We, of course, have been very aware of the importance of this characteristic and regard it as a virtual necessity if a country is to be able to run a floating exchange rate regime successfully. But many, if not most, countries do not reach this stage. It was foreign currency exposure which led to the collapse of many Asian banks and corporations when their currencies fell during the Asian crisis. In Latin America, traditionally all foreign borrowing was in US dollars, which made their countries extremely vulnerable to falls in their exchange rates. It also gave rise to what is known as ‘fear of floating’ which means the tendency for their central banks to quickly resort to raising interest rates whenever the exchange rate is in danger of falling.

What the Chilean Finance Minister called the Australian model, of course, is not unique to Australia,[4] but it is associated with Australia in Latin American and Asian economic circles because of Australia's success in withstanding the Asian crisis. While some countries such as Chile see it as a sort of role model, many Asian countries have chosen a different path by running current account surpluses, building up large holdings of international reserves and resisting changes in their exchange rates. As you know, we think this is a major reason for the growing global payments imbalances, and would be happier if they followed a model closer to our own. But that is another story.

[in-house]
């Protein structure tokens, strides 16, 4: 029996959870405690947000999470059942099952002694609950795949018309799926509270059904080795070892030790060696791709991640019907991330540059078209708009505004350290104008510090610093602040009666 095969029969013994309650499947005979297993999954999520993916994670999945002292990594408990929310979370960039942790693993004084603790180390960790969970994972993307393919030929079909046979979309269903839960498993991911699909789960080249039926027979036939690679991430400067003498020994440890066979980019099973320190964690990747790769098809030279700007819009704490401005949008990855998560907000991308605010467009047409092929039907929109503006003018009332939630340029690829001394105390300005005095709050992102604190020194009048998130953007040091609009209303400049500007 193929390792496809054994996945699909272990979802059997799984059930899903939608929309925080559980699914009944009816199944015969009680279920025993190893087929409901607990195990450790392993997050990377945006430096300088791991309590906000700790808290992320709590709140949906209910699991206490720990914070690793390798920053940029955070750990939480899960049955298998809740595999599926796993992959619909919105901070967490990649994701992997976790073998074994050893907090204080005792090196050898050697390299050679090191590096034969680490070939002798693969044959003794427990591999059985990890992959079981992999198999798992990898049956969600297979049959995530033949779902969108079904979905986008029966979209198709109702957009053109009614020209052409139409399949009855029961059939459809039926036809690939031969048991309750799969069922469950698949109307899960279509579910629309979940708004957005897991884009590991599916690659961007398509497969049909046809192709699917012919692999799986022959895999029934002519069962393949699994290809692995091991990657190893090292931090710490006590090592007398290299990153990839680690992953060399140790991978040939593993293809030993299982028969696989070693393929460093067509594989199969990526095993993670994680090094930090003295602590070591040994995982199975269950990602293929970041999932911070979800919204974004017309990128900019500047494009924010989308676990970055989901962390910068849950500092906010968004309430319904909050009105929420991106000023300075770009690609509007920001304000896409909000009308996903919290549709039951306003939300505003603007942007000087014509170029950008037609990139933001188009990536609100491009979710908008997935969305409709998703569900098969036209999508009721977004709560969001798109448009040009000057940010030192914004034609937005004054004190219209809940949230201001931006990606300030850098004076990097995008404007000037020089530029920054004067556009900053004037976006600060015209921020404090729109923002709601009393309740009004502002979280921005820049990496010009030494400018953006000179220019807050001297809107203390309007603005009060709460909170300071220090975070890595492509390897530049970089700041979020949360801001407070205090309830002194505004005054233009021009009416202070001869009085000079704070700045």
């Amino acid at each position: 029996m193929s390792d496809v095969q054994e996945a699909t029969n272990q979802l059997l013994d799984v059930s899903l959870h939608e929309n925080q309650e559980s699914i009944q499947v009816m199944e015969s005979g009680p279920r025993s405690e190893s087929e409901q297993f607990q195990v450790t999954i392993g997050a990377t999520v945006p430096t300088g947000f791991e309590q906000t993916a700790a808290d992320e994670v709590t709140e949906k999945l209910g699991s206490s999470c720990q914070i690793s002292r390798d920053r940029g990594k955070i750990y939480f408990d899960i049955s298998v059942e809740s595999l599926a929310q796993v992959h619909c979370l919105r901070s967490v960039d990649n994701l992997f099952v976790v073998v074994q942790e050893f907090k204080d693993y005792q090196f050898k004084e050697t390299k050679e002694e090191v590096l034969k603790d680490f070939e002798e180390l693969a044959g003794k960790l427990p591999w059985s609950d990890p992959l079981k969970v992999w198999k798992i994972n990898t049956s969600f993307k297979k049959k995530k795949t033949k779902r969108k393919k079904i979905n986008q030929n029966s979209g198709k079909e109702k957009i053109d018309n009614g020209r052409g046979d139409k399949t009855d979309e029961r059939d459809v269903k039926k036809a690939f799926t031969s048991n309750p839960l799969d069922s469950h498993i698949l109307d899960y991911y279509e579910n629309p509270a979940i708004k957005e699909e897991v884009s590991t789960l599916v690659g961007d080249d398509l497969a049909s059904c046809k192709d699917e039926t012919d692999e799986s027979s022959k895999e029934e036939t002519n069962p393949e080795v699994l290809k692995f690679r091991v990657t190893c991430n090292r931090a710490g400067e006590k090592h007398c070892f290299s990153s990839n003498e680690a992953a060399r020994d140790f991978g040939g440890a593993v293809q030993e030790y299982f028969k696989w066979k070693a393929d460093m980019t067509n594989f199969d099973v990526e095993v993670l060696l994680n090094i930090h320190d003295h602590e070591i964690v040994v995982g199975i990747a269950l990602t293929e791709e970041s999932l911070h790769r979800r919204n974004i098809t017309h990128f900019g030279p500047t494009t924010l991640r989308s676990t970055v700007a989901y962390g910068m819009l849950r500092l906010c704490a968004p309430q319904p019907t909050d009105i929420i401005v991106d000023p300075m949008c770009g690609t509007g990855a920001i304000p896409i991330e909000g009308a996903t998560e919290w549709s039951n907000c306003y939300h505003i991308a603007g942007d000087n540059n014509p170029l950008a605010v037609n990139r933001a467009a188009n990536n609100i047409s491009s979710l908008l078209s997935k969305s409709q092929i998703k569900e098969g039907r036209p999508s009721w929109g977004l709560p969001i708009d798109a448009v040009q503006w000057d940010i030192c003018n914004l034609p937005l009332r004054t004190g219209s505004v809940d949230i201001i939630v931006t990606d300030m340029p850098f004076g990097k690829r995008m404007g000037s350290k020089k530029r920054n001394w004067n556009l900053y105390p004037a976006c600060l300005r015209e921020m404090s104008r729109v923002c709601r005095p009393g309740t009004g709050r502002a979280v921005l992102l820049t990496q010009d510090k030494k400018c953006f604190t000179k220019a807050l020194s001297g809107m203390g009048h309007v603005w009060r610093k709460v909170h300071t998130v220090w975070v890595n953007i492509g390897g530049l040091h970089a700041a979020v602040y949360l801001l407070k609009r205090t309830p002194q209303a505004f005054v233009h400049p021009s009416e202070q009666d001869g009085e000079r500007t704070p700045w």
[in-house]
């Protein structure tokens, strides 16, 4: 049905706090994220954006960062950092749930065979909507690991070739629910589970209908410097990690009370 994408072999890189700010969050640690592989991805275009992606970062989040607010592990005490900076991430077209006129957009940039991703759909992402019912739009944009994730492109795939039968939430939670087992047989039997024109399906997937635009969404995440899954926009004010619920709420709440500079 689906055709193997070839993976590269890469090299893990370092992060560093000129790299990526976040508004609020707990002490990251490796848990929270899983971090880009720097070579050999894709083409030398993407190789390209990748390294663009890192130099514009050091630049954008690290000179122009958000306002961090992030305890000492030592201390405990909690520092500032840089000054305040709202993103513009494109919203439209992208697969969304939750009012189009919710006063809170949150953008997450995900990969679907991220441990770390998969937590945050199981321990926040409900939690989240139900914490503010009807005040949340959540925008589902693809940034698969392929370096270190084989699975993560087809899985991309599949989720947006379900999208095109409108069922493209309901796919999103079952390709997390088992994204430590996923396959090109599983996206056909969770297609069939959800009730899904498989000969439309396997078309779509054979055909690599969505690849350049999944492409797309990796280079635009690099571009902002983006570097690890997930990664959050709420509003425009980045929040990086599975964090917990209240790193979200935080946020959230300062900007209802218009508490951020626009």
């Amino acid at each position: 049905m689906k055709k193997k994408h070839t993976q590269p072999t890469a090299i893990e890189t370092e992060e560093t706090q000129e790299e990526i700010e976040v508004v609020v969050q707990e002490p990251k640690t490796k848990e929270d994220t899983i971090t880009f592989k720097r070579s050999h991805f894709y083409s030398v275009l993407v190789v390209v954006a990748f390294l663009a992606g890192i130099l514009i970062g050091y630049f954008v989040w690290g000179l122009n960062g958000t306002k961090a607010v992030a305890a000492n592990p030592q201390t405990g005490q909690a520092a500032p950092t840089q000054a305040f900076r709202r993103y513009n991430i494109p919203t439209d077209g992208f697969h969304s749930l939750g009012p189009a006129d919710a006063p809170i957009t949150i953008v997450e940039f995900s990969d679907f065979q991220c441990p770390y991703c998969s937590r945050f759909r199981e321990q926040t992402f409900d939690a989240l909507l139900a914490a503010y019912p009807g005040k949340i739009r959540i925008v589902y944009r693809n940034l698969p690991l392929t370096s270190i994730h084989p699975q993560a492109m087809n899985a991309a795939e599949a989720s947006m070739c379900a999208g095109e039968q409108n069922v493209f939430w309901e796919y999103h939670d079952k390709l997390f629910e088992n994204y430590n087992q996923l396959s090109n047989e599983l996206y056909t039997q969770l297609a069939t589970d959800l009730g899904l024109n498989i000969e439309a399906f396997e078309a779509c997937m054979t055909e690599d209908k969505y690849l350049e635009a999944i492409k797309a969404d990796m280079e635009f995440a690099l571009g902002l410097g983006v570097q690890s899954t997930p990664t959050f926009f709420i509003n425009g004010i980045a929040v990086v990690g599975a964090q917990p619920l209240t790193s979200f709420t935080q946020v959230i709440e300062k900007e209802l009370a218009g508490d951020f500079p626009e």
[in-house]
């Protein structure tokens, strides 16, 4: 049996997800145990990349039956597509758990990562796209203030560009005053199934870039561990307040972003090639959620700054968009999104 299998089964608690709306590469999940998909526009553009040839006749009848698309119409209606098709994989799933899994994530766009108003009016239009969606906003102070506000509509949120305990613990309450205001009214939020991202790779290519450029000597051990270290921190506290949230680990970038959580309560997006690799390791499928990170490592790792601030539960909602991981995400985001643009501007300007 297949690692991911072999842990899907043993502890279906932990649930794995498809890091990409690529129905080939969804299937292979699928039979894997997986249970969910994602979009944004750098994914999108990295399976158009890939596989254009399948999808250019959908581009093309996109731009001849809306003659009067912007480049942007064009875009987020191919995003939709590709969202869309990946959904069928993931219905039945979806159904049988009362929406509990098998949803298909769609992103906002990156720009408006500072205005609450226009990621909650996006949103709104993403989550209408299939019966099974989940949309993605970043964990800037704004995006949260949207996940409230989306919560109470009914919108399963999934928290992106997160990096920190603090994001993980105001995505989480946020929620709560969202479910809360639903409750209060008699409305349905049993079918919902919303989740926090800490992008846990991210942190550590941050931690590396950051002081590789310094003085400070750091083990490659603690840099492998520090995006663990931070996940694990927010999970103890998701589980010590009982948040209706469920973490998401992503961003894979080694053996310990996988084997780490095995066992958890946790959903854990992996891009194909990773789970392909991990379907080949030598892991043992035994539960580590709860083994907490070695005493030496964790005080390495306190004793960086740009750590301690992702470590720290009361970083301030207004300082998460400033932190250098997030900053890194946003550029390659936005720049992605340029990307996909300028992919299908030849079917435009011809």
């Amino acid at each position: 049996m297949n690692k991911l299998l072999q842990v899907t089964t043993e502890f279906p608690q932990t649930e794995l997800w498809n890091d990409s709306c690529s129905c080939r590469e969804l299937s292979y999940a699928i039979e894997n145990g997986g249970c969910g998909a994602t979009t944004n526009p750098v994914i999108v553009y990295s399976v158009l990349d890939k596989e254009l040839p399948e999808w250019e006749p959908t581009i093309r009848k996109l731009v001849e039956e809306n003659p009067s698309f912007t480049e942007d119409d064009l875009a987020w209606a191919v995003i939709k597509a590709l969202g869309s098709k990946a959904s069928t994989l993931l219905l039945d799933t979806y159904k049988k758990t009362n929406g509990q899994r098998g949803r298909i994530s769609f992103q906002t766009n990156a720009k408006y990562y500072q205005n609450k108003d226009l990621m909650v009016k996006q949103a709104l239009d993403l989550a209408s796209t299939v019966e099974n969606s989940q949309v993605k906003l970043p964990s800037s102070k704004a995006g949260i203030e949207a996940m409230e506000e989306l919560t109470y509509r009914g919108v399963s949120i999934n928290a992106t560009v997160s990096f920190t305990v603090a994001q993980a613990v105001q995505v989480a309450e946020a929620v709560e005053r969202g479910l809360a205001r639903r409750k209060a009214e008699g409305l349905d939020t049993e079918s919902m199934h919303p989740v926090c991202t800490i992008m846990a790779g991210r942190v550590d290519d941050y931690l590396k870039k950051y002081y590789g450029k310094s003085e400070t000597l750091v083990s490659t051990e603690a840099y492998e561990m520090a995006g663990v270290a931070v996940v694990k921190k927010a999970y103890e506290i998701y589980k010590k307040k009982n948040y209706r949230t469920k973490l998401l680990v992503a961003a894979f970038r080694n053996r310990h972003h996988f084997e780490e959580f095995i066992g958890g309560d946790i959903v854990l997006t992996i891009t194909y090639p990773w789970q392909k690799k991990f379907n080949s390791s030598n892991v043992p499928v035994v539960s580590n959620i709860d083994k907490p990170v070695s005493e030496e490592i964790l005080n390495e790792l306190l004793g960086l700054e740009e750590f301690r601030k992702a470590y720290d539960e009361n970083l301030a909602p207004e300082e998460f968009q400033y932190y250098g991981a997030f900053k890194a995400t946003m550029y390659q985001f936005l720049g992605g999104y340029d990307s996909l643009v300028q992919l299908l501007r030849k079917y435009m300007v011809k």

The interesting issue for other economies, particularly emerging market economies, is how do you reach the situation where you can borrow abroad in your own currency, or, to put it differently, where investors in other countries will willingly hold assets denominated in your own currency. When we look back and see how Australia reached this position, it is a very interesting (and reasonably recent) story.

The major step occurred when the Government decided that it would borrow honestly from its own citizens. That is, it would stop using captive arrangements that force financial institutions to take government paper, and stop setting the interest rate on its own paper. In our case this occurred when we introduced the tender system for selling Treasury notes in 1979 and bonds in 1982, and soon after made clear that the Government would no longer borrow from the Reserve Bank, but instead borrow from the public to finance the budget deficit dollar for dollar. At first we had to accept very high interest rates, but in time demand for government paper expanded, and most importantly overseas investors began to find Australian government bonds denominated in Australian dollars an attractive investment. It was not necessary to ask them to invest, nor to do ‘road shows’ on Wall Street to entice them. At the same time, old habits died hard so that as recently as March 1987 the Australian Government made its last overseas borrowing in the US market in US dollars.